• Sat
  • Dec 27, 2014
  • Updated: 2:58pm

US League appeals to fading world stars, says Massaro

PUBLISHED : Friday, 09 February, 1996, 12:00am
UPDATED : Friday, 09 February, 1996, 12:00am

FORMER AC Milan striker Daniele Massaro said yesterday the new US professional league would become as popular as the J.League for fading international stars.


Massaro, who has been playing with J.League side Shimizu S-Pulse since last July, said he might follow in the footsteps of his former teammate Roberto Donadoni, who has signed with the New York Metro Stars.


'My contract with S-Pulse expires at the end of this year. I will then consider whether I should finish my football career in the United States or Japan,' said the 34-year-old former national forward who is in the territory with S-Pulse.


'Playing in the United States will be a good opportunity for a change. I believe many Italian players will go there after the Italian season has finished in June.


'But right now, I am enjoying my life in Japan and even my daughter is learning Japanese.' Massaro, who has been out of action for three months with a serious right ankle injury, said the Japanese players and coaches lack international experience.


'Half of the J.League coaches are foreigners. Many Japanese coaches watch the tapes of matches in Europe or South America to learn different tactics. But watching tapes is not as good as learning the skills in those countries.


'The Japanese players are not very skilful in general. Their performances are not consistent. They may play brilliantly in one game and very badly in the next.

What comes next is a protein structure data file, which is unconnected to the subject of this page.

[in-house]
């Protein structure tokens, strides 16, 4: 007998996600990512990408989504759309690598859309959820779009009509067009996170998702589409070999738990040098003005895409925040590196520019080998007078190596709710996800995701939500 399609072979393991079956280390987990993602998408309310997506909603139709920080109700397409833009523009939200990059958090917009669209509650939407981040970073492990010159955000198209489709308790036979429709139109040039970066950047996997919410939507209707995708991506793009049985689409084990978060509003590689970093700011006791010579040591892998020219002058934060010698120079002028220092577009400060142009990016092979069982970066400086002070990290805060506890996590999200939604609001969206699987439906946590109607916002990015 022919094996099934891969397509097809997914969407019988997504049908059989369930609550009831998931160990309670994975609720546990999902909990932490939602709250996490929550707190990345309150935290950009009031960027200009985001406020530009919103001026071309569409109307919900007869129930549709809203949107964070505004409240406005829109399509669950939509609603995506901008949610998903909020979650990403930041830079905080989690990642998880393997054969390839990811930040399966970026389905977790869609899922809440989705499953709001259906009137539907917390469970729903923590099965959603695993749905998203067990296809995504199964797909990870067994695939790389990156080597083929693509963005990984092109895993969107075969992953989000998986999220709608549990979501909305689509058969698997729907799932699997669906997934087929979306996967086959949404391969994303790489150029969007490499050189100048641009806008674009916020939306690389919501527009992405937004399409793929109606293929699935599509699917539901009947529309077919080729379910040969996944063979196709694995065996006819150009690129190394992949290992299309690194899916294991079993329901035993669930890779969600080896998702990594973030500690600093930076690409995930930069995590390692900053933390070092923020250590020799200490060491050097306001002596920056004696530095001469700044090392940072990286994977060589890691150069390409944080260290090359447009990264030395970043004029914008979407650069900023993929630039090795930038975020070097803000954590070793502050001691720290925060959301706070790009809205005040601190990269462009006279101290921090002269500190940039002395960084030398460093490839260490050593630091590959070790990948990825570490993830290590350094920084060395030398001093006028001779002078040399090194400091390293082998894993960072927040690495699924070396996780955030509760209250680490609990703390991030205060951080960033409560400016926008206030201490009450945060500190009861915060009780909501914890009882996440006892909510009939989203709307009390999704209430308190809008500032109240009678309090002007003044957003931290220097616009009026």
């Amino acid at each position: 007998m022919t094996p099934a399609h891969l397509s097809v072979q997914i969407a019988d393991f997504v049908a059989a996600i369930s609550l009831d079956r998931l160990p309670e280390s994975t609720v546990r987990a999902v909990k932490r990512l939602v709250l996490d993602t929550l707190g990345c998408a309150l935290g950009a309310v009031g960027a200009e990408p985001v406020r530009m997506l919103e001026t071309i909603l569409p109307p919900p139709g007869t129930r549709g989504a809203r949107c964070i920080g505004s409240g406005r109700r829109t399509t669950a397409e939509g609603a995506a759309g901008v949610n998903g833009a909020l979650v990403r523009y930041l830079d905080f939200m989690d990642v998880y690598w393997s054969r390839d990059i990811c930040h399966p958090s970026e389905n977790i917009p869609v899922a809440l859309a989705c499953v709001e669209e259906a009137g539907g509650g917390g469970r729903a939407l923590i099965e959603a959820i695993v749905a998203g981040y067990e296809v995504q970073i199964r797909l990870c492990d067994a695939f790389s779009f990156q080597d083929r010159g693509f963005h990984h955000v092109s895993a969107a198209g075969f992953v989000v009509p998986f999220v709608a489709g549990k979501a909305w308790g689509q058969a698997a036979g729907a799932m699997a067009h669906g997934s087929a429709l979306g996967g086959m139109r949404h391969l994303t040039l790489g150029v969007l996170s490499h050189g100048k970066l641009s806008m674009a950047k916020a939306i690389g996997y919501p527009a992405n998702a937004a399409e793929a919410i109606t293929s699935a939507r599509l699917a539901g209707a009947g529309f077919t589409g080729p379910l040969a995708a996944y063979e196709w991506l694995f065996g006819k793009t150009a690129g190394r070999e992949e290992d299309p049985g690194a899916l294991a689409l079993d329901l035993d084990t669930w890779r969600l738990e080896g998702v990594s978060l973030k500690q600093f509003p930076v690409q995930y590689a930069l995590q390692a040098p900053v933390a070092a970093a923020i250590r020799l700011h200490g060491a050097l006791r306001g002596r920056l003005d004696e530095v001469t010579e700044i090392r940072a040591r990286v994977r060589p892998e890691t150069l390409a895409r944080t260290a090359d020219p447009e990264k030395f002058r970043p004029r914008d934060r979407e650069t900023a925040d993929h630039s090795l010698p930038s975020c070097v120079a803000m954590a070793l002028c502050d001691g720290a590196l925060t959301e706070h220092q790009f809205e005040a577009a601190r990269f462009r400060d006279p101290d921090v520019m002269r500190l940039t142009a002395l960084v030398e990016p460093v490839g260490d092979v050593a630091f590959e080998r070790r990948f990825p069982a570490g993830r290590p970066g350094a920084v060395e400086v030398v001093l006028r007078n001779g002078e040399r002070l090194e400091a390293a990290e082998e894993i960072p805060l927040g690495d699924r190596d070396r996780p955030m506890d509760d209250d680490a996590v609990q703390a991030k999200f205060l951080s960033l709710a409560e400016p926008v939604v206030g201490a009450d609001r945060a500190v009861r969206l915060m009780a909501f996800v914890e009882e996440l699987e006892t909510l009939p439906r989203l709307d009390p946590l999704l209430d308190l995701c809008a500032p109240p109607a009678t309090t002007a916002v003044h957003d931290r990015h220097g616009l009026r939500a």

'Both the Japanese coaches and players should go abroad to learn from the dominant football countries, like national striker Kazu Miura, who has played for Genoa in Italy.' Massaro reckons South Korea have a slightly better chance of hosting the 2002 World Cup than Japan.


'The organisation of Japan is very similar to the 1994 World Cup in the United States. Japan has also got a well-established infrastructure and there are many big sponsors to support the Japanese bid.


'So there is no problem for Japan on the money side,' said Massaro who scored one goal in the 1994 World Cup finals in the United States.


'However, the South Koreans have much better international results. They have qualified for the Olympics and World Cup several times. Japan have never qualified for the World Cup finals.' Meanwhile, S-Pulse were beaten 2-0 by South China at the Hong Kong Sports Institute yesterday.


Both goals were scored by Bosnian striker Alen Bajkusa, who is under a five-match suspension, in the third session of the 90-minute friendly.


The J.League side will face the Hong Kong League XI next Tuesday before they return home the next day.


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